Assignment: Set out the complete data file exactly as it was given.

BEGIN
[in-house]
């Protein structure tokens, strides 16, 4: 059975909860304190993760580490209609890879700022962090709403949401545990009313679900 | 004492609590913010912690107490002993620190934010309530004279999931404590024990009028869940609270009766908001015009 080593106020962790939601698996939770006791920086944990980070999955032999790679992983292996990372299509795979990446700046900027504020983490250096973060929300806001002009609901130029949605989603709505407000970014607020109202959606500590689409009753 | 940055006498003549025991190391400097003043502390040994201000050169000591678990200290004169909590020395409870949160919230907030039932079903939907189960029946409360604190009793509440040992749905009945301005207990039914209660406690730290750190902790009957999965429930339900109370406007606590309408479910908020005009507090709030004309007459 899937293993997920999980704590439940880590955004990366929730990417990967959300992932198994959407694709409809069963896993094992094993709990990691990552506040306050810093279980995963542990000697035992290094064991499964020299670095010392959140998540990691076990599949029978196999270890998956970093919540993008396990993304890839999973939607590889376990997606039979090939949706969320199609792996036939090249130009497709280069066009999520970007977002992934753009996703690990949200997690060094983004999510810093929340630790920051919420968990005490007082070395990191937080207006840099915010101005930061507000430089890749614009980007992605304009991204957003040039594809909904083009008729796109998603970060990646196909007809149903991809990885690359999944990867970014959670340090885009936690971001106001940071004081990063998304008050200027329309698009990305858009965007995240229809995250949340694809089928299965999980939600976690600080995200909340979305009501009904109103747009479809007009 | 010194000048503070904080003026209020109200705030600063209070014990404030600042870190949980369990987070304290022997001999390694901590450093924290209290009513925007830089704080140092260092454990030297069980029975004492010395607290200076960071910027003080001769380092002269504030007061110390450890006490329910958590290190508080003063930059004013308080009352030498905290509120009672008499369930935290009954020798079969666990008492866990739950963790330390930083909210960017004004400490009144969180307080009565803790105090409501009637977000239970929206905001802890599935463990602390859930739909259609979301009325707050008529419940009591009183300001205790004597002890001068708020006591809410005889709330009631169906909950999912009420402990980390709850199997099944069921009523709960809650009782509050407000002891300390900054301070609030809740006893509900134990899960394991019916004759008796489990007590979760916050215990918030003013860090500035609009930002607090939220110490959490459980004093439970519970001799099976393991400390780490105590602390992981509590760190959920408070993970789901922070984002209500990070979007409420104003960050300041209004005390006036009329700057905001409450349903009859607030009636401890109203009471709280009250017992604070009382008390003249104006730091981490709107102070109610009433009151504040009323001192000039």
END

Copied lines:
[in-house]
């Protein structure tokens, strides 16, 4: 059975909860304190993760580490209609890879700022962090709403949401545990009313679900 | 004492609590913010912690107490002993620190934010309530004279999931404590024990009028869940609270009766908001015009 080593106020962790939601698996939770006791920086944990980070999955032999790679992983292996990372299509795979990446700046900027504020983490250096973060929300806001002009609901130029949605989603709505407000970014607020109202959606500590689409009753 | 940055006498003549025991190391400097003043502390040994201000050169000591678990200290004169909590020395409870949160919230907030039932079903939907189960029946409360604190009793509440040992749905009945301005207990039914209660406690730290750190902790009957999965429930339900109370406007606590309408479910908020005009507090709030004309007459 899937293993997920999980704590439940880590955004990366929730990417990967959300992932198994959407694709409809069963896993094992094993709990990691990552506040306050810093279980995963542990000697035992290094064991499964020299670095010392959140998540990691076990599949029978196999270890998956970093919540993008396990993304890839999973939607590889376990997606039979090939949706969320199609792996036939090249130009497709280069066009999520970007977002992934753009996703690990949200997690060094983004999510810093929340630790920051919420968990005490007082070395990191937080207006840099915010101005930061507000430089890749614009980007992605304009991204957003040039594809909904083009008729796109998603970060990646196909007809149903991809990885690359999944990867970014959670340090885009936690971001106001940071004081990063998304008050200027329309698009990305858009965007995240229809995250949340694809089928299965999980939600976690600080995200909340979305009501009904109103747009479809007009 | 010194000048503070904080003026209020109200705030600063209070014990404030600042870190949980369990987070304290022997001999390694901590450093924290209290009513925007830089704080140092260092454990030297069980029975004492010395607290200076960071910027003080001769380092002269504030007061110390450890006490329910958590290190508080003063930059004013308080009352030498905290509120009672008499369930935290009954020798079969666990008492866990739950963790330390930083909210960017004004400490009144969180307080009565803790105090409501009637977000239970929206905001802890599935463990602390859930739909259609979301009325707050008529419940009591009183300001205790004597002890001068708020006591809410005889709330009631169906909950999912009420402990980390709850199997099944069921009523709960809650009782509050407000002891300390900054301070609030809740006893509900134990899960394991019916004759008796489990007590979760916050215990918030003013860090500035609009930002607090939220110490959490459980004093439970519970001799099976393991400390780490105590602390992981509590760190959920408070993970789901922070984002209500990070979007409420104003960050300041209004005390006036009329700057905001409450349903009859607030009636401890109203009471709280009250017992604070009382008390003249104006730091981490709107102070109610009433009151504040009323001192000039």